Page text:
The US dollar finished the week above JPY100 for four consecutive sessions. In the last two sessions it closed above JPY101. It is at the highest level since July. Although we are sympathetic to the divergence of monetary policy trajectories, we not that the US 10-year premium over Japan has not risen above the Sept high near 222 bp. Moreover, the euro gains against the yen may also not have been driven by interest rates. Over the past month, for example, the German premium on 2-year as well as 10-year money actually eased compared to Japan.
The immediate target for the dollar is near JPY101.60 and then the May high set at almost JPY103.75. We remain attentive to 1) the inverse relationship between the yen and Nikkei and 2) the risk that Japanese investors take profits on equities ahead of the doubling of the capital gains tax (to 20% on Jan 1). The Nikkei made new six-month highs at the end of last week, but had a weak close before the weekend. While technical indicators are constructive, a wave of profit-taking could buoy the yen.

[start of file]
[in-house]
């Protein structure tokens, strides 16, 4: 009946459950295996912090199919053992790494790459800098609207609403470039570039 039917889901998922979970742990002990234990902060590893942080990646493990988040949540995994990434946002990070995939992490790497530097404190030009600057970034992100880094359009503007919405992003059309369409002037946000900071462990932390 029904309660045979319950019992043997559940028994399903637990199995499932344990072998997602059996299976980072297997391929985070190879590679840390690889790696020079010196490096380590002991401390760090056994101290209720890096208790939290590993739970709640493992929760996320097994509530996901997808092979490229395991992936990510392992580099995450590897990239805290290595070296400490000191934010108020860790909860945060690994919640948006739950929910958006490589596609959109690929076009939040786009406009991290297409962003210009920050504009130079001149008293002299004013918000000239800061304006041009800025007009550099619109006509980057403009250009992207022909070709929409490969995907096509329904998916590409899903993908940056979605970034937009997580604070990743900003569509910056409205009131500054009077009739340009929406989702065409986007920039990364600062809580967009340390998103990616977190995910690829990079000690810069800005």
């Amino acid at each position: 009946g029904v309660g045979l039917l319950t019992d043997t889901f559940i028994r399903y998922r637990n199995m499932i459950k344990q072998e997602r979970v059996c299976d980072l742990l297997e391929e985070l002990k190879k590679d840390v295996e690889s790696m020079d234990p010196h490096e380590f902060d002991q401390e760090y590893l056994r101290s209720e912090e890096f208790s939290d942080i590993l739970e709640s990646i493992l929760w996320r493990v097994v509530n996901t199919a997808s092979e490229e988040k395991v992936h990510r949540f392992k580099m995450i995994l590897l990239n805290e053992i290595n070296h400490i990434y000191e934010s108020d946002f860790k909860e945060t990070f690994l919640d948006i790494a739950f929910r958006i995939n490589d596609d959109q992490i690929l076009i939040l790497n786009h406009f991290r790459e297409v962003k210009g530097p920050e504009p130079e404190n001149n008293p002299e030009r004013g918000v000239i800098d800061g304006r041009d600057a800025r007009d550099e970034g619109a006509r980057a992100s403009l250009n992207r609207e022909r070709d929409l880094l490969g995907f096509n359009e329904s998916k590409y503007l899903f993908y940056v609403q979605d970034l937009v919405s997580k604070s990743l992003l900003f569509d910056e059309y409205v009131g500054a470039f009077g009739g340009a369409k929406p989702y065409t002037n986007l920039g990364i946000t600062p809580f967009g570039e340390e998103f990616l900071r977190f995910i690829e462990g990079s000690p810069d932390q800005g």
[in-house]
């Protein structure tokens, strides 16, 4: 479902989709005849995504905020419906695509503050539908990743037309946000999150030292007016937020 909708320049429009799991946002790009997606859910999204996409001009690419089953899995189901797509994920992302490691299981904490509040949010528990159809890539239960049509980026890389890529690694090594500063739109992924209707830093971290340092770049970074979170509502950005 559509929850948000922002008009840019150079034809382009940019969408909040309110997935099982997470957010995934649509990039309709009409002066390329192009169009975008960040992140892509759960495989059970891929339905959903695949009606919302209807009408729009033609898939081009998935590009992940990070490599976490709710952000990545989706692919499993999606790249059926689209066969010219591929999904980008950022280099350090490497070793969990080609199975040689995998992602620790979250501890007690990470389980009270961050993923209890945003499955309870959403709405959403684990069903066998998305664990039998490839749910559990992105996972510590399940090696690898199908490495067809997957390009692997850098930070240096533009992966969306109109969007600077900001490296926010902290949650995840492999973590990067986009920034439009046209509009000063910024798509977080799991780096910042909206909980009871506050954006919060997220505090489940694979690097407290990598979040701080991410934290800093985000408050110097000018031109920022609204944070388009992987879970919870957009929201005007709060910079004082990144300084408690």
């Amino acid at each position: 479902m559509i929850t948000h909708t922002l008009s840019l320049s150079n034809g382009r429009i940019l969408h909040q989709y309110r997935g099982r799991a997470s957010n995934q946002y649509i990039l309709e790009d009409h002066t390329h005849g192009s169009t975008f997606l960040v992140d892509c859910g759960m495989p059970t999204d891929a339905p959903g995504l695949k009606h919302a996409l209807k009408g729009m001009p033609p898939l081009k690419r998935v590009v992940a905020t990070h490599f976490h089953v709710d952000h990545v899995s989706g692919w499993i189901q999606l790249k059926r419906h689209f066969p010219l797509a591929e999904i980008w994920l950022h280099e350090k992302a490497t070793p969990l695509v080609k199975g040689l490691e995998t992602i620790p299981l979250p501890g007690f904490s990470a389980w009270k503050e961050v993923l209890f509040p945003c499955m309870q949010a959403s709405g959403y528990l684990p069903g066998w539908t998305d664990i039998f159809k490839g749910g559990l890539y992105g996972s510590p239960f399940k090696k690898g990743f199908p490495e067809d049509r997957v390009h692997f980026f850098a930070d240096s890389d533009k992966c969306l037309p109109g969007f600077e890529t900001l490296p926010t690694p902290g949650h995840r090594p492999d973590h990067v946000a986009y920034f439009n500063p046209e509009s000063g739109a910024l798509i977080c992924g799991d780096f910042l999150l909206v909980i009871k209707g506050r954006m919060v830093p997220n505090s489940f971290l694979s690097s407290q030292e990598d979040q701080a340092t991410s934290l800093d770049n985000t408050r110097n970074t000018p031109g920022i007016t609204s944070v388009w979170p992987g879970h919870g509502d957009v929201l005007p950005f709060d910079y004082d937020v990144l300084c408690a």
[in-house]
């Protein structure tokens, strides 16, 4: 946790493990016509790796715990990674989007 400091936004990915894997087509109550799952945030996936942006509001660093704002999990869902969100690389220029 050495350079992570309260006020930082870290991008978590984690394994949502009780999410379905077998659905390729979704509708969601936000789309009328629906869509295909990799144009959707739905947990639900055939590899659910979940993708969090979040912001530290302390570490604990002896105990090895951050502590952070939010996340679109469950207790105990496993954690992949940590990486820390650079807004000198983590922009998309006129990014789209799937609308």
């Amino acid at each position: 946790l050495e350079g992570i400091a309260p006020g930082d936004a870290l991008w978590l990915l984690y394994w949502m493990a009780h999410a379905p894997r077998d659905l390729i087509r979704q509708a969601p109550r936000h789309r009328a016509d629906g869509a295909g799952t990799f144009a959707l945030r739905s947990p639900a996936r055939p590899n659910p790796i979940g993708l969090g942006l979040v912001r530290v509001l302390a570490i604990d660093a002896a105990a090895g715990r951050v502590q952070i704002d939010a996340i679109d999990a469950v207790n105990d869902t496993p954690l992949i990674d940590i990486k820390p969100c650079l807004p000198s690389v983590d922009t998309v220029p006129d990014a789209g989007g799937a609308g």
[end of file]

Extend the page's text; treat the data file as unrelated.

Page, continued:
The US dollar is near the upper end of its five-month range against the Canadian dollar. The Bank of Canada has moved away from the forward guidance that suggested it would need to remove some liquidity (i.e. raise rates) next year and the soft inflation figures (headline CPI was 0.7% in October) may keep it on the defensive. The year’s high set in early July just above CAD1.06 is the next immediate target for the greenback, though it probably requires a break of the Q4 2011 high near CAD1.0660 to signal a break out.